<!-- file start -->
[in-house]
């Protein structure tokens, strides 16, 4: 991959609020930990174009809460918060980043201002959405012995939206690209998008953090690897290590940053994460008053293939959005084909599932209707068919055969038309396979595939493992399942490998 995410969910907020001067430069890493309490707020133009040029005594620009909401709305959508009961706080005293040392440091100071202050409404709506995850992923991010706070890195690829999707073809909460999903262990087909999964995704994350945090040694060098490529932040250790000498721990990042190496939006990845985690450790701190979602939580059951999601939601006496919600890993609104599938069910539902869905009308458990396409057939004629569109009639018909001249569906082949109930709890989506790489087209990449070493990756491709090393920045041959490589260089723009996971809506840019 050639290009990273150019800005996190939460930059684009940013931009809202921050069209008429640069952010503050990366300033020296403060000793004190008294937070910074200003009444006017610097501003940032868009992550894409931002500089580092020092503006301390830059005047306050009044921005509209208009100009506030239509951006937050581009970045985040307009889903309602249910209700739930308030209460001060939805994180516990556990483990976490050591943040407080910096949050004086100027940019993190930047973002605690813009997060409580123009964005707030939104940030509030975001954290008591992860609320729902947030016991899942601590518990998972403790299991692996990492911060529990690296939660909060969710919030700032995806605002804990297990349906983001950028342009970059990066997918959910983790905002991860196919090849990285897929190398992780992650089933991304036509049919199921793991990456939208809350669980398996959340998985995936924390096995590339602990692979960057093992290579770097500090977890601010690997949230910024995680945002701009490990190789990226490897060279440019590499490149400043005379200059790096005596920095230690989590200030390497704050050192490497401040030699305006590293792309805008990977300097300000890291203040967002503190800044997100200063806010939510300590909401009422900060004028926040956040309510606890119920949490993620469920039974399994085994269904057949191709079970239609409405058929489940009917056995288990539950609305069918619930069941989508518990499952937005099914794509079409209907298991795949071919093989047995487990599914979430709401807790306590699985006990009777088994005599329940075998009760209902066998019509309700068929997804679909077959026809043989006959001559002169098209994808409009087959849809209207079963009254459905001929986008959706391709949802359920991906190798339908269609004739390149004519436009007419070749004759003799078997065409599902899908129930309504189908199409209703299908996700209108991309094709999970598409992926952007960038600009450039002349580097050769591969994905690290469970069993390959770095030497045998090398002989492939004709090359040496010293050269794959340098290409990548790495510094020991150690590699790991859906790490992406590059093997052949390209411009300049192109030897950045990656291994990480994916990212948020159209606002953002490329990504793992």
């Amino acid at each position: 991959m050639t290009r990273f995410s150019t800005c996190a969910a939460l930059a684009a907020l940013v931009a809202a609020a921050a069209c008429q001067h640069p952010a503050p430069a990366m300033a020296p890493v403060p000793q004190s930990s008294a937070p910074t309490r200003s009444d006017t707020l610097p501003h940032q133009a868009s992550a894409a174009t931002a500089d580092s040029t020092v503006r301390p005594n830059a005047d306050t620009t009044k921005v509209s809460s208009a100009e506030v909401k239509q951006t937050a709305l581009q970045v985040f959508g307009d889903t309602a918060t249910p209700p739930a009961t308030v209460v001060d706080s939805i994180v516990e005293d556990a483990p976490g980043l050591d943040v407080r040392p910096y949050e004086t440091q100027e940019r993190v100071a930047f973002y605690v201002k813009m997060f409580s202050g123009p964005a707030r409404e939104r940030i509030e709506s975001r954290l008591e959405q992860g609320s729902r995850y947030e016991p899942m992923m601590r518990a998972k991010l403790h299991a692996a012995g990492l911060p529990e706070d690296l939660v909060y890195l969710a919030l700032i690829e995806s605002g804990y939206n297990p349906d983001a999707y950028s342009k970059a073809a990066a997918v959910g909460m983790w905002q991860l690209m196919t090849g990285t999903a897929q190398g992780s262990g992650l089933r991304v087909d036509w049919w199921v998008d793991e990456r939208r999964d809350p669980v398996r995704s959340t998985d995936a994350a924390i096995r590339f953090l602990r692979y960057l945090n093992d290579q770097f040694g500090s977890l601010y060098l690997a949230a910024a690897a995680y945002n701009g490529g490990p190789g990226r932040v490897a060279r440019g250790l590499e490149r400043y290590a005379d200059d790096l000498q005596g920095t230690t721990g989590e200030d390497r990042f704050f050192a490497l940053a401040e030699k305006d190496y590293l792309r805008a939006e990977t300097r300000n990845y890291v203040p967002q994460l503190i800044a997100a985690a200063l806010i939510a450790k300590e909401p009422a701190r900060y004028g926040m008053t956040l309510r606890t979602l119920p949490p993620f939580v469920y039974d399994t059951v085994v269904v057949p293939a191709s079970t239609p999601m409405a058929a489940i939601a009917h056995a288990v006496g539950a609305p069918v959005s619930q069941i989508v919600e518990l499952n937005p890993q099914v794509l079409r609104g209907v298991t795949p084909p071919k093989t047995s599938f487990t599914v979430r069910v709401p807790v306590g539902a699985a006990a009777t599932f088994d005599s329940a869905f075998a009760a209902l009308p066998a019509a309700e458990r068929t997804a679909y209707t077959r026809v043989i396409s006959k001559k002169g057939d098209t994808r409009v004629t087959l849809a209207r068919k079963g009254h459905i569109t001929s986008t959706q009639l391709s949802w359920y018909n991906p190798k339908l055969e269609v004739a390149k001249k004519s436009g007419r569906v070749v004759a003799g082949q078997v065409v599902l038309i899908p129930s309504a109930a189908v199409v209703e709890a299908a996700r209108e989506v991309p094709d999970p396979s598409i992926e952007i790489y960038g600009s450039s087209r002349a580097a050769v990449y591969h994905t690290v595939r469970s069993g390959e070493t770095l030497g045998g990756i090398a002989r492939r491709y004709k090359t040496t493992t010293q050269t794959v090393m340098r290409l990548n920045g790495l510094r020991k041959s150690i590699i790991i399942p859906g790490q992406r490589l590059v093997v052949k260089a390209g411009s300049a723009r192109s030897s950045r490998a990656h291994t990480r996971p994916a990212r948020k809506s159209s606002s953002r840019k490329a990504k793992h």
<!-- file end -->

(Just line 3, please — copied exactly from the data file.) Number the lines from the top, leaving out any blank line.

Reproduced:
């Amino acid at each position: 991959m050639t290009r990273f995410s150019t800005c996190a969910a939460l930059a684009a907020l940013v931009a809202a609020a921050a069209c008429q001067h640069p952010a503050p430069a990366m300033a020296p890493v403060p000793q004190s930990s008294a937070p910074t309490r200003s009444d006017t707020l610097p501003h940032q133009a868009s992550a894409a174009t931002a500089d580092s040029t020092v503006r301390p005594n830059a005047d306050t620009t009044k921005v509209s809460s208009a100009e506030v909401k239509q951006t937050a709305l581009q970045v985040f959508g307009d889903t309602a918060t249910p209700p739930a009961t308030v209460v001060d706080s939805i994180v516990e005293d556990a483990p976490g980043l050591d943040v407080r040392p910096y949050e004086t440091q100027e940019r993190v100071a930047f973002y605690v201002k813009m997060f409580s202050g123009p964005a707030r409404e939104r940030i509030e709506s975001r954290l008591e959405q992860g609320s729902r995850y947030e016991p899942m992923m601590r518990a998972k991010l403790h299991a692996a012995g990492l911060p529990e706070d690296l939660v909060y890195l969710a919030l700032i690829e995806s605002g804990y939206n297990p349906d983001a999707y950028s342009k970059a073809a990066a997918v959910g909460m983790w905002q991860l690209m196919t090849g990285t999903a897929q190398g992780s262990g992650l089933r991304v087909d036509w049919w199921v998008d793991e990456r939208r999964d809350p669980v398996r995704s959340t998985d995936a994350a924390i096995r590339f953090l602990r692979y960057l945090n093992d290579q770097f040694g500090s977890l601010y060098l690997a949230a910024a690897a995680y945002n701009g490529g490990p190789g990226r932040v490897a060279r440019g250790l590499e490149r400043y290590a005379d200059d790096l000498q005596g920095t230690t721990g989590e200030d390497r990042f704050f050192a490497l940053a401040e030699k305006d190496y590293l792309r805008a939006e990977t300097r300000n990845y890291v203040p967002q994460l503190i800044a997100a985690a200063l806010i939510a450790k300590e909401p009422a701190r900060y004028g926040m008053t956040l309510r606890t979602l119920p949490p993620f939580v469920y039974d399994t059951v085994v269904v057949p293939a191709s079970t239609p999601m409405a058929a489940i939601a009917h056995a288990v006496g539950a609305p069918v959005s619930q069941i989508v919600e518990l499952n937005p890993q099914v794509l079409r609104g209907v298991t795949p084909p071919k093989t047995s599938f487990t599914v979430r069910v709401p807790v306590g539902a699985a006990a009777t599932f088994d005599s329940a869905f075998a009760a209902l009308p066998a019509a309700e458990r068929t997804a679909y209707t077959r026809v043989i396409s006959k001559k002169g057939d098209t994808r409009v004629t087959l849809a209207r068919k079963g009254h459905i569109t001929s986008t959706q009639l391709s949802w359920y018909n991906p190798k339908l055969e269609v004739a390149k001249k004519s436009g007419r569906v070749v004759a003799g082949q078997v065409v599902l038309i899908p129930s309504a109930a189908v199409v209703e709890a299908a996700r209108e989506v991309p094709d999970p396979s598409i992926e952007i790489y960038g600009s450039s087209r002349a580097a050769v990449y591969h994905t690290v595939r469970s069993g390959e070493t770095l030497g045998g990756i090398a002989r492939r491709y004709k090359t040496t493992t010293q050269t794959v090393m340098r290409l990548n920045g790495l510094r020991k041959s150690i590699i790991i399942p859906g790490q992406r490589l590059v093997v052949k260089a390209g411009s300049a723009r192109s030897s950045r490998a990656h291994t990480r996971p994916a990212r948020k809506s159209s606002s953002r840019k490329a990504k793992h």